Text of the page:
# Vumeter Light Deco

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## Introduction: Vumeter Light Deco

I will show you how i made this nice and easy to make light-decoration for your next party or just for your living room. The lamp lights up in a vumeter-style when music is playing - in fact it IS a vumeter... For that reason it needs an audio input you have to connect it to the line-out of your music device.

See the video to get an idea of it:

## Step 1: Parts, Tools and Skills

Parts:
10 LEDs
1 Current limiting resistor (R1) - value depends on your LEDs
1 2,2µF Capacitor
1 LM 3915
1 mono audio jack with cable
some pieces of wire
1 piece of protoboard like the Mini Board from Radioshack
1 soldering strip (i used it because i had one, you could also use a piece of cardboard)
1 little switch
1 piece of sandwich paper or similar kind of paper
1 high glass or glass cylinder
1 9 V Block battery and battery clip

optional:
for testing the circuit before soldering a simple breadboard could be fine.
1 piece of black paper for holiday decoration

Tools:
Soldering iron and solder
Wire stripper
Hot glue gun
Diagonal Cutters

optional:
Multimeter
"Handy Hands" or "Third Hand" (if you like you could build your own)
Desoldering tool

Skills:

- you should have basic soldering skills (Instructable How to solder)
- some basic informations about LEDs (LEDs for beginners Instructable)

## Step 2: Building the Circuit

First of all i builded the circiut on a breadboard. The circuit is based on the vumeter circuit of the instructable over there. Thanks to Joe! There you'll find the diagram and how to breadboard.

Like Joe i didnt use the resistor R2.

The resistor R1 (see on the image) limits the current for the LEDs. In my case a 100 Ohm resistor works fine. You should calculate the value for your LEDs. If you dont know how to calculate it, you could read the instructable "LEDs for Beginners" of noahw, or you simply use an online led calculator like this.

You simply need three values: the source voltage is the voltage of our battery (9V). The diode forward voltage and diode forward current you find on the datasheet of your LED. If you dont have any datasheet you can get experimental and simply try out some resistors. If you have standart LEDs 1k could work fine (no warranty!).

The LEDs must be connected in the right direction. The cathode goes to the chip and the anode to the power bus (+9V) of the breadboard. In most cases the cathode leg is the shorter one.

Also the capacitor has to be connected in the right direction. On the cap you can see a "-" - this is the negative side and it goes to pin2 of the chip. The positive one goes to +9V - connected to the LEDs.

Test the circuit:

Connect the audio jack to any audio souce (e.g. the line out of your computer, hifi-amp or the headphone out of your mp3-Player). Now connect the 9V battery to the breadboard. As you can see on the image in my cast the positive wire goes to the upper line and the negative to the downer line of the power bus.

If it doesnt light up, check the connections, the direction of the LEDs and capacitor.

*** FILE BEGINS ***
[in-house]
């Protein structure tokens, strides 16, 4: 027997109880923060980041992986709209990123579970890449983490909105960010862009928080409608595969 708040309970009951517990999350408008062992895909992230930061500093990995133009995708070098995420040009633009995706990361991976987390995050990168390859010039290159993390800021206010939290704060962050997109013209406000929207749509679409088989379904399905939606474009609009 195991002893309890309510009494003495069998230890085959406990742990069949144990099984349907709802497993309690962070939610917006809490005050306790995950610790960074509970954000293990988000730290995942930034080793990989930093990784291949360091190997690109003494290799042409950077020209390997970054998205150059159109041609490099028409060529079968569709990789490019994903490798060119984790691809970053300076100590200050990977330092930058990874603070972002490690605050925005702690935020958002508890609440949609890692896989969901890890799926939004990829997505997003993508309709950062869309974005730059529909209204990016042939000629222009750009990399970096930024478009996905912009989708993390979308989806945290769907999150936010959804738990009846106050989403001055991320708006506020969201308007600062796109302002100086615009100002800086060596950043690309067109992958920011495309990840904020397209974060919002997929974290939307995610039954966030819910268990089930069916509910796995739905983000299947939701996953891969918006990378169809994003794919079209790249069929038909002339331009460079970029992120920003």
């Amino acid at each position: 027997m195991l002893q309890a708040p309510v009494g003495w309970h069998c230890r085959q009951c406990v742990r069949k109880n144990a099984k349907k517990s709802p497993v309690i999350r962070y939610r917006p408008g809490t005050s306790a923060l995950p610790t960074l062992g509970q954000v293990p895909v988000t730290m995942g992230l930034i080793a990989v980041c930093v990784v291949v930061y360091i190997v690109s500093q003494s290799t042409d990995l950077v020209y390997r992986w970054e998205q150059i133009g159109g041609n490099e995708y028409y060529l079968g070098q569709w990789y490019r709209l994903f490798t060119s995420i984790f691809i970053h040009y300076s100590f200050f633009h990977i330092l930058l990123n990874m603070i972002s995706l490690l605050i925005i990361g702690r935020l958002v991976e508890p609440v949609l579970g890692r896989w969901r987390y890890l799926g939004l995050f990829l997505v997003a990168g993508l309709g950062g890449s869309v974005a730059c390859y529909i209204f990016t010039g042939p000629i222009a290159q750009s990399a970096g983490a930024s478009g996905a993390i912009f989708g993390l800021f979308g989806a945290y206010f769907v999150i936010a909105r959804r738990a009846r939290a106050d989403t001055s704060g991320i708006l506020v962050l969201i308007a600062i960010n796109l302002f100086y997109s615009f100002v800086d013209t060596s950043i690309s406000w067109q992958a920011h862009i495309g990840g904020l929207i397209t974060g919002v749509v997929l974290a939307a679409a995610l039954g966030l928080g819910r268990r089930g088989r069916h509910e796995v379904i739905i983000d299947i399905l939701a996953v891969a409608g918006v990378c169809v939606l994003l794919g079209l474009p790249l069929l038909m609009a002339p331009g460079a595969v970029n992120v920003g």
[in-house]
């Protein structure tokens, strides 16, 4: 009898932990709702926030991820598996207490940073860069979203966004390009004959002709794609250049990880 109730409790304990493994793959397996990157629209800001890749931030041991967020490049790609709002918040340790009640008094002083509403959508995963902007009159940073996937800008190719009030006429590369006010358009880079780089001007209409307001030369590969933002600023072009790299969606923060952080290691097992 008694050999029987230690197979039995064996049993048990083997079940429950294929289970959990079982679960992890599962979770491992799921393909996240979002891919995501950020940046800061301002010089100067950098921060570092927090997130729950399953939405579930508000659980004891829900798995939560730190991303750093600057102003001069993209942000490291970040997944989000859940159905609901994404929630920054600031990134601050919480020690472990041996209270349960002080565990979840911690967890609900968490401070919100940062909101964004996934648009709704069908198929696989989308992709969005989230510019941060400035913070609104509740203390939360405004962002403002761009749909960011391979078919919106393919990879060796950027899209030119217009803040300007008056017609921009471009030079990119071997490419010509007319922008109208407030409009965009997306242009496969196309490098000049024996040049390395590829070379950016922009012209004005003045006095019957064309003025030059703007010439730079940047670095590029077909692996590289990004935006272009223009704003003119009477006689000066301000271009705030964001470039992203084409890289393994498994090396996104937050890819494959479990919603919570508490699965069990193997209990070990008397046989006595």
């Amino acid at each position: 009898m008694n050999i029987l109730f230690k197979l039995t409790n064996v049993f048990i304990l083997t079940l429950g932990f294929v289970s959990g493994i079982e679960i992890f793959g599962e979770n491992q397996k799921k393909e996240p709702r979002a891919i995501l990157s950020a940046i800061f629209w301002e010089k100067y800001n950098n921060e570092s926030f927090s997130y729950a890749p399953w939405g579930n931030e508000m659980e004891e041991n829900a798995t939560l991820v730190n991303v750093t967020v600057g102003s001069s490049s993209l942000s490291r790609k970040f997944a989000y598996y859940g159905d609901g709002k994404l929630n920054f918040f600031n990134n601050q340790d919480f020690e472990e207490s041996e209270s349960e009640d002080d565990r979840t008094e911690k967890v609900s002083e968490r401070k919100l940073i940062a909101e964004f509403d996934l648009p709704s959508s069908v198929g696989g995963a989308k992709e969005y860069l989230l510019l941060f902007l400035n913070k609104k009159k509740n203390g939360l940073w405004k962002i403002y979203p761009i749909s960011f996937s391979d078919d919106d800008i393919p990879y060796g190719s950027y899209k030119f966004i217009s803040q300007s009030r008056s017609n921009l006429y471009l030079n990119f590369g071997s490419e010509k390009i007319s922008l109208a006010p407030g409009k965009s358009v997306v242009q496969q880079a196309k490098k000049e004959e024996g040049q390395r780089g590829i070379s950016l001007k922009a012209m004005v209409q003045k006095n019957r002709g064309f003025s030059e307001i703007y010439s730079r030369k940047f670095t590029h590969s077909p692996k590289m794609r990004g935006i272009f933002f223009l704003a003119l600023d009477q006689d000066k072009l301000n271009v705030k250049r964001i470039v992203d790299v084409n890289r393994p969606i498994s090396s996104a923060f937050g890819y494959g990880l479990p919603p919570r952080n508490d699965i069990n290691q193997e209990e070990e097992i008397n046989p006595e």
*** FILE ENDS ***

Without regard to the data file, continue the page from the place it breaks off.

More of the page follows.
## Step 3: Solder the LEDs

Okay, lets start building the lamp.

First we solder the LEDs to the soldering strip. Be careful to solder all LEDs in the same direction. Then connect the anodes of the LEDs using small pieces of wire.

## Step 4: Solder the Circuit

I soldered the circuit on a piece of protoboard (its like the miniboard from Radioshack), but you may make your own board or use other protoboards. The easiest way is to use a breadboard-styled protoboard like that one, where you simply can follow the design of the breadboarded circuit.

Whatever you do - i did it my way (see images below).

I added a power switch so i can easily turn on and off the lamp.

After finishing soldering you should test the connections using your multimeter.

## Step 5: Connect the LEDs

Solder the wires for the LEDs to the board and the solder them to the negative legs of the LEDs. Mention the right pins. The wire from pin 1 goes to the first LED, the second LED is connected to pin 18, the third pin 17 and so on. Also solder the +9V-wire to the LEDs (see image)

Dont forget to solder your audio jack to the board. It's connected to pin 4 (GND) and pin 5 of the chip.

Now its time for testing the lamp again. Connect it to your audio source and the 9V battery. If it doesnt light up check the connections using your multimeter.

## Step 6: Glue It Togeter

If everything works fine, hot glue the circuitboard to the soldering strip. You may like to  fix the battery to the soldering strip with a wire stap.

Now attach the device to the glass. Hot glue it to the glass so it stays in place.

Then take your bread paper and attach it to front the glass. Also glue the aluminium foil to the back side (used as a reflector). Now your lamp is ready to light! Connect it to your audio source and turn it on.

## Step 7: Improvements and Ideas

If you like, you could cut some stars out of a black paper. Attach it to the front of your lamp to have a nice blinking holiday deco.

If your VuMeter Lamp shines not bright enough, you could add more LEDs or use more powerful, brighter LEDs.

So have fun building your Vumeter Light Deco! Leave a comment if you like it or post fotos if you build one! And please excuse spelling and mistakes, i am not a foreign english speaker, so what?!

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